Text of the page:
Happy Father’s Day! If you’re a dad lucky enough to still have kids at home, here’s something to think about on your special day.
Every minute, every hour you spend with your kids – whether doing something fun, something important or something mundane – is an investment with intangible results.
Read to your kids, play board games, shoot hoops in the driveway, or coach little league. Wrestle on the family room floor. Teach your kid the difference between a wrench and pliers. It’s even OK to watch TV and play video games together – exercising good parental judgment, of course.
“Everything in life comes down to time,” said Dr. Geoffrey Putt, a pediatric psychologist and director of Parenting and Family Support Services for Akron Children’s Hospital. “It’s why we look forward to vacations and weekends. It’s why we want to keep in good health. We can’t bank time. Nothing is more valuable and, with children, there’s no substitution for your time and attention.”
The ‘quality time’ myth
A lot of good things happen when you don’t plan it, according to Dr. Putt.
During the idle time between turns in Scrabble, your child is more likely to mention getting bullied on the playground than if you sit down and ask direct questions about what’s going on at school.
“If you are already talking about something else – anything else – you are more likely to veer into `important’ talk,” he said.
Type A dads will be glad to know that “quality time” is productive time. All those hours spent teaching your child to ride a bike, swim and catch a baseball lead to lifelong skills.
Australian researchers have found a positive link between dads’ roughhousing and early childhood development.
“This type of physical play builds trust, teaches kids boundaries and that persistence pays off,” said Dr. Putt.
Like David and Goliath, kids see that they can defeat a more powerful adult, building their self esteem. And fathers who resist their children teach their kids you don’t always win in life.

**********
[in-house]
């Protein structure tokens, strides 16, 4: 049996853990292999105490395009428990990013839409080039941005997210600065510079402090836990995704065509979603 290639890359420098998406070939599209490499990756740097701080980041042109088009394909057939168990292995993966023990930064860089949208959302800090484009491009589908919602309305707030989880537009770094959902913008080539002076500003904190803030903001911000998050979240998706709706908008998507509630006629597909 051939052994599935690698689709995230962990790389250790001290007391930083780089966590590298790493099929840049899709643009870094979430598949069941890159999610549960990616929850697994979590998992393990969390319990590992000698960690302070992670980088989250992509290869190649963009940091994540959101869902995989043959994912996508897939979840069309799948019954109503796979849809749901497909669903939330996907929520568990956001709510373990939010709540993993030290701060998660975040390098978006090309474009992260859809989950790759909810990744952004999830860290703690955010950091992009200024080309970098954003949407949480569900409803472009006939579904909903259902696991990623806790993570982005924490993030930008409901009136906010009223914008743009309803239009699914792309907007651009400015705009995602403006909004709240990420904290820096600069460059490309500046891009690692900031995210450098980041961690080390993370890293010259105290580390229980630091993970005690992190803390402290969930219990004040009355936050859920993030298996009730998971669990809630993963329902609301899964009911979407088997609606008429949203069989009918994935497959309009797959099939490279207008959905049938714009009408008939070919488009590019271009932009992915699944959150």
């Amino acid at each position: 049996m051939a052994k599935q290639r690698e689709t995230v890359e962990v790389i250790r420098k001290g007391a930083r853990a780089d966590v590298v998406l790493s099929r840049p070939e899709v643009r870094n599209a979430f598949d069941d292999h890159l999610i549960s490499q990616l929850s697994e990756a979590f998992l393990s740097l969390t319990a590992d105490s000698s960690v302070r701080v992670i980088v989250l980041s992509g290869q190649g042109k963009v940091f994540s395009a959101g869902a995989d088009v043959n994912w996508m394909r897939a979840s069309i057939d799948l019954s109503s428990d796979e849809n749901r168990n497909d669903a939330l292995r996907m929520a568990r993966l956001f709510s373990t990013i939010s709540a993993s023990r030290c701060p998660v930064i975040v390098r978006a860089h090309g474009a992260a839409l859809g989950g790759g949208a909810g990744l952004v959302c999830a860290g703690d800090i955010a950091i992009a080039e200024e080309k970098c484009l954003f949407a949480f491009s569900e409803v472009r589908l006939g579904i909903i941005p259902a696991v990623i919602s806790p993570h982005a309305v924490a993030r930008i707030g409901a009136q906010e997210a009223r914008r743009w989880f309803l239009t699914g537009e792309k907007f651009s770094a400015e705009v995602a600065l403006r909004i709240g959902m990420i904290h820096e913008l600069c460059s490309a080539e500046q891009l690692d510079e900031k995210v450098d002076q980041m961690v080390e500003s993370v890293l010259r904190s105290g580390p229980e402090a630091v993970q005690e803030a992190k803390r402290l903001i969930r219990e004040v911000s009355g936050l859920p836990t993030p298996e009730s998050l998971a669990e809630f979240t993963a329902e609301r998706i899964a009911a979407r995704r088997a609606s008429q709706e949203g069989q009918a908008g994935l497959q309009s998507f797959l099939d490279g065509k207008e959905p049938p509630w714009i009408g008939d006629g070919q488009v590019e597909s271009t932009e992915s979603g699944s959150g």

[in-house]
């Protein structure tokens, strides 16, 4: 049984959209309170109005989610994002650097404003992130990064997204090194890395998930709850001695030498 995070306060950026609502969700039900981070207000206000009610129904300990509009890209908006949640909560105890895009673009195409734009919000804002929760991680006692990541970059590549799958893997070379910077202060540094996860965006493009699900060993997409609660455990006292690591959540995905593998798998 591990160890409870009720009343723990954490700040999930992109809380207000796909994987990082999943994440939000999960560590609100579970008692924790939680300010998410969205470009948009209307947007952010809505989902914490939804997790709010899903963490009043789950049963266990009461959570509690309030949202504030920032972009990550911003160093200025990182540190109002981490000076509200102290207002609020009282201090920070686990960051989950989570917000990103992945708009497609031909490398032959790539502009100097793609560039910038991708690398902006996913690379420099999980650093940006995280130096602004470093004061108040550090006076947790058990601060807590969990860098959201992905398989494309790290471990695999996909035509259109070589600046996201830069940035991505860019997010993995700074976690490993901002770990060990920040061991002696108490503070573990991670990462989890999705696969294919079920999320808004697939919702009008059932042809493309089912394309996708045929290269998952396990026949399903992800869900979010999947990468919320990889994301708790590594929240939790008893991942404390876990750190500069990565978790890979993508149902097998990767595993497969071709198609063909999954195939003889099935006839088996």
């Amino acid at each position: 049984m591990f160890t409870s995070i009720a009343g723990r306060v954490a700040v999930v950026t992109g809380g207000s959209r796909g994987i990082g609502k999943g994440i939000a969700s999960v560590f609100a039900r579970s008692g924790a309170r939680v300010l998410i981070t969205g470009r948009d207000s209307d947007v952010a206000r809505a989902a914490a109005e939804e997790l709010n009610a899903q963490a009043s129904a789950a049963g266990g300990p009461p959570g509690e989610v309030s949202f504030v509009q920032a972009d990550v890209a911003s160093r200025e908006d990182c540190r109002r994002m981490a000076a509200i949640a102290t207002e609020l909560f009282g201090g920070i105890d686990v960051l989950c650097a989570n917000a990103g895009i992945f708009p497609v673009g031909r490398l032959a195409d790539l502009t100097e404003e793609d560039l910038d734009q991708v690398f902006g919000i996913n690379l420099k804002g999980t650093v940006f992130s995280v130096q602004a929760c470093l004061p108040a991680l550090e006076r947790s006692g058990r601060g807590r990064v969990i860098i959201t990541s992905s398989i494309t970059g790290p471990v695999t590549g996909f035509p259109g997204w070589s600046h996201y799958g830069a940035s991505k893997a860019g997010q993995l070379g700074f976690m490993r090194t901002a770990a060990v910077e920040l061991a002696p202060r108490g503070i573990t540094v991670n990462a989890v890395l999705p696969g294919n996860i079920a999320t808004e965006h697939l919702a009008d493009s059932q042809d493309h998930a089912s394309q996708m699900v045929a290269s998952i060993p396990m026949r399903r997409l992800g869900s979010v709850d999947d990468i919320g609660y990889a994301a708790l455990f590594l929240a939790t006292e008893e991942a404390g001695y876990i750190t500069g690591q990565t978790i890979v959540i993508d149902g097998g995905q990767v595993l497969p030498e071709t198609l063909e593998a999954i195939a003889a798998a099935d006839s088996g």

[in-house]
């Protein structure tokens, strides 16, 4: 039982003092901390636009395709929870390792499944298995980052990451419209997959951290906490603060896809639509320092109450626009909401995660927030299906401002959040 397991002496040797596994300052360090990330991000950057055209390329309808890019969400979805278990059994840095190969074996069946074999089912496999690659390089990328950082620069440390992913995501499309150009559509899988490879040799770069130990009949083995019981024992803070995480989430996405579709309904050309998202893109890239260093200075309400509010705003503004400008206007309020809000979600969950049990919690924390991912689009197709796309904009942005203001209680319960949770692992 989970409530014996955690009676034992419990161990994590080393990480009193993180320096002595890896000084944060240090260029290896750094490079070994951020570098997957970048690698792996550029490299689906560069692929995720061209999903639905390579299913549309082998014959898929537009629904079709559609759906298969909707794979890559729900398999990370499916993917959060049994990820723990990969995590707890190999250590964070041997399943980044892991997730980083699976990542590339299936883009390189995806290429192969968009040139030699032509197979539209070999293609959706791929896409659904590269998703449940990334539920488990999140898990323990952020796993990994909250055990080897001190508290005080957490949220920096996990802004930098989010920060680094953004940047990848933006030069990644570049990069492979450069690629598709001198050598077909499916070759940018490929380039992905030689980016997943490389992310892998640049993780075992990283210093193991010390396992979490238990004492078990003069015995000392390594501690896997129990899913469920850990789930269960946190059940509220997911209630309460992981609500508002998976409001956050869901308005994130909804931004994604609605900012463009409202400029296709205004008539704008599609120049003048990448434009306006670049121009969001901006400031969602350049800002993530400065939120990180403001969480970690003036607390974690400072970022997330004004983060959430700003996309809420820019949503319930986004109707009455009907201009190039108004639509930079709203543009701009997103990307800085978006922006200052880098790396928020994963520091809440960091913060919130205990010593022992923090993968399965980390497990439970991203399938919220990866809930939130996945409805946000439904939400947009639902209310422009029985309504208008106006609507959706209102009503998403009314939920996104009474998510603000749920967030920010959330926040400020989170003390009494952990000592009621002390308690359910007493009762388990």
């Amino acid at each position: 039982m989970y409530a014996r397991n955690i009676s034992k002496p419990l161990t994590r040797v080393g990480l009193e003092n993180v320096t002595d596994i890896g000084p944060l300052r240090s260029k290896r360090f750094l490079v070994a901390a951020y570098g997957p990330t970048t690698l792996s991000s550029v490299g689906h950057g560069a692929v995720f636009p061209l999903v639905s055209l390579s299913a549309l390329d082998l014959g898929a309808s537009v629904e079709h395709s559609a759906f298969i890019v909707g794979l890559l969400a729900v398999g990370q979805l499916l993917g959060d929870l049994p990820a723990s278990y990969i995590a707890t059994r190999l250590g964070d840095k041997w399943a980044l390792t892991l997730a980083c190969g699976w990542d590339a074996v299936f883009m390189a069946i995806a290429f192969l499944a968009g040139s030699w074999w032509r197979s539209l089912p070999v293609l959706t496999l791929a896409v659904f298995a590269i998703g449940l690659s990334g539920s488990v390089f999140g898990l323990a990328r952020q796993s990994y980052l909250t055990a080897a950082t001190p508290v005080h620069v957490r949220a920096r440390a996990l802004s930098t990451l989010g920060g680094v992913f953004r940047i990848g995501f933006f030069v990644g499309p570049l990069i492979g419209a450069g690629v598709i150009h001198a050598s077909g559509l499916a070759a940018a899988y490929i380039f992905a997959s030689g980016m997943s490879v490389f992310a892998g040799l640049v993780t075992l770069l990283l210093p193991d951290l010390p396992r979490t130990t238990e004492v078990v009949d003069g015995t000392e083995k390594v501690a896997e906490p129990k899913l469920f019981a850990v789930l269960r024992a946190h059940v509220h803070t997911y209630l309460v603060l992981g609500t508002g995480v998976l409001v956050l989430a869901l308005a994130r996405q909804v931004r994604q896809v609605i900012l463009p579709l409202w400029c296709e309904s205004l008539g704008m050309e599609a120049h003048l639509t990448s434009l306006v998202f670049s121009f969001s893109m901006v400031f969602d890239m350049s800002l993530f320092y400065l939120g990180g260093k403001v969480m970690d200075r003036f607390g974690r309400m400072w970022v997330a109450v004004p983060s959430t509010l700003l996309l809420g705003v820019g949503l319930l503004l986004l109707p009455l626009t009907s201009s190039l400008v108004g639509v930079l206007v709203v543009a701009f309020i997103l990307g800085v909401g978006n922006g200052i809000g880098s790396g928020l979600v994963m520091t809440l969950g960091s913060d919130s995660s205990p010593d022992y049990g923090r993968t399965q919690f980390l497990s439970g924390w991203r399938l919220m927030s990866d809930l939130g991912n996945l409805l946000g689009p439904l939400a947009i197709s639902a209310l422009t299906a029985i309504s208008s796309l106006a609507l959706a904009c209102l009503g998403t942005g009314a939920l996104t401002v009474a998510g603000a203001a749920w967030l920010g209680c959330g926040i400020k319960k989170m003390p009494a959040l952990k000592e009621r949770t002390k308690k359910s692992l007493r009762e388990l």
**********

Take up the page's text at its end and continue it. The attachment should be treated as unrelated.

Some parents think “quality time” means having to spend money and plan something special like a night out at the movies or a trip to Cedar Point.
Not so, said Dr. Putt.
And don’t exclude kids from chores and life’s more mundane tasks because you assume it will be quicker and easier to get things done.
A few weekends ago, Dr. Putt and his wife were planning a garage sale and involved their 9-year-old daughter and 6-year-old son in every aspect.
The kids cleaned out their rooms, decided what toys they had outgrown, and helped price, merchandise and man the sale. They used art supplies to transform a large cardboard appliance box into a lemonade stand.
“Although they decided to give away free lemonade and water, they still made a killing in tips,” Dr. Putt said.
Involving their kids in the garage sale taught them valuable lessons in teamwork, commerce, and seeing a project from start to finish. They even got to spend hours outside socializing with neighbors.
“As a society, we’ve come a long way in breaking down gender roles and families today look much different today than the one-size-fits-all model of the ‘Leave it to Beaver’ model family,” said Dr. Putt.
More moms than ever are working outside of the home, and dads, more than ever, are cooking, cleaning and attending to their children’s doctor’s appointments and teacher’s conferences.
Single-parent, blended, and same-sex parent families add to the diversity of our communities.
Dads are roughhousing with daughters and coaching their teams as much as their sons, and they are teaching kids not only how to use traditional “tool box” tools, but also the tools of the kitchen and garden.
Time will tell
When they’re young, kids tend to send the message they value you for the things you buy them. Teens may send the message that they don’t want you around at all and that friends are more valuable than parents.
As adults, we can be selective when it comes to our childhood memories.
“But, when we are grown, we tend to remember things like patience, homework help and our parents cheering us on in our activities,” said Dr. Putt. “They remember parents being there, being present.”